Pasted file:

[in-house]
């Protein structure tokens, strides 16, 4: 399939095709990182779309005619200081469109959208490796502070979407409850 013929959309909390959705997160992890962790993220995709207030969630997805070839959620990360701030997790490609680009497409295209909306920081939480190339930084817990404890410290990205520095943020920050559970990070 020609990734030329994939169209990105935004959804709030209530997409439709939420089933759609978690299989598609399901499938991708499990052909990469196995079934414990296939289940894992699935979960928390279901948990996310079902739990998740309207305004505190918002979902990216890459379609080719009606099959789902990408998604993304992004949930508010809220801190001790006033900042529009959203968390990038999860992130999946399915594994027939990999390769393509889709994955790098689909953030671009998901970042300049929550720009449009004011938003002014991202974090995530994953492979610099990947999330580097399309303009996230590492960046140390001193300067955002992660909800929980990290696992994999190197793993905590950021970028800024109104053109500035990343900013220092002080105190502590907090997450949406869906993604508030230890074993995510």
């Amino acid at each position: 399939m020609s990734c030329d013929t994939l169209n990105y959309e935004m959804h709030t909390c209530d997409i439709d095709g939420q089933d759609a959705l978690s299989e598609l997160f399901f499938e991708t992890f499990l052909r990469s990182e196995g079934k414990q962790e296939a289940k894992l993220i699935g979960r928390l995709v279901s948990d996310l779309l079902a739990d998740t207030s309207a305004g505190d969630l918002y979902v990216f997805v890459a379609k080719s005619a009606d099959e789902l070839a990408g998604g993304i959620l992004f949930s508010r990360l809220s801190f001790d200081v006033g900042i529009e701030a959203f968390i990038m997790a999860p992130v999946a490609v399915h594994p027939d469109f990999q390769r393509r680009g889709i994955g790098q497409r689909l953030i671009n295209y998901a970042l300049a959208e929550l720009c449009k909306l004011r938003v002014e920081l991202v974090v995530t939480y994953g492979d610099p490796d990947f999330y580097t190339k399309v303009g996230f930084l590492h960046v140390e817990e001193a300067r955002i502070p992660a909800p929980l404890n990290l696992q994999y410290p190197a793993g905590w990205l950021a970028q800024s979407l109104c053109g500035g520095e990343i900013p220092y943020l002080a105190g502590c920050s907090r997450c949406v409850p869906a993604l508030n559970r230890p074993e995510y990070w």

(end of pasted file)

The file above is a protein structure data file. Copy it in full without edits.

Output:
[in-house]
């Protein structure tokens, strides 16, 4: 399939095709990182779309005619200081469109959208490796502070979407409850 013929959309909390959705997160992890962790993220995709207030969630997805070839959620990360701030997790490609680009497409295209909306920081939480190339930084817990404890410290990205520095943020920050559970990070 020609990734030329994939169209990105935004959804709030209530997409439709939420089933759609978690299989598609399901499938991708499990052909990469196995079934414990296939289940894992699935979960928390279901948990996310079902739990998740309207305004505190918002979902990216890459379609080719009606099959789902990408998604993304992004949930508010809220801190001790006033900042529009959203968390990038999860992130999946399915594994027939990999390769393509889709994955790098689909953030671009998901970042300049929550720009449009004011938003002014991202974090995530994953492979610099990947999330580097399309303009996230590492960046140390001193300067955002992660909800929980990290696992994999190197793993905590950021970028800024109104053109500035990343900013220092002080105190502590907090997450949406869906993604508030230890074993995510």
């Amino acid at each position: 399939m020609s990734c030329d013929t994939l169209n990105y959309e935004m959804h709030t909390c209530d997409i439709d095709g939420q089933d759609a959705l978690s299989e598609l997160f399901f499938e991708t992890f499990l052909r990469s990182e196995g079934k414990q962790e296939a289940k894992l993220i699935g979960r928390l995709v279901s948990d996310l779309l079902a739990d998740t207030s309207a305004g505190d969630l918002y979902v990216f997805v890459a379609k080719s005619a009606d099959e789902l070839a990408g998604g993304i959620l992004f949930s508010r990360l809220s801190f001790d200081v006033g900042i529009e701030a959203f968390i990038m997790a999860p992130v999946a490609v399915h594994p027939d469109f990999q390769r393509r680009g889709i994955g790098q497409r689909l953030i671009n295209y998901a970042l300049a959208e929550l720009c449009k909306l004011r938003v002014e920081l991202v974090v995530t939480y994953g492979d610099p490796d990947f999330y580097t190339k399309v303009g996230f930084l590492h960046v140390e817990e001193a300067r955002i502070p992660a909800p929980l404890n990290l696992q994999y410290p190197a793993g905590w990205l950021a970028q800024s979407l109104c053109g500035g520095e990343i900013p220092y943020l002080a105190g502590c920050s907090r997450c949406v409850p869906a993604l508030n559970r230890p074993e995510y990070w």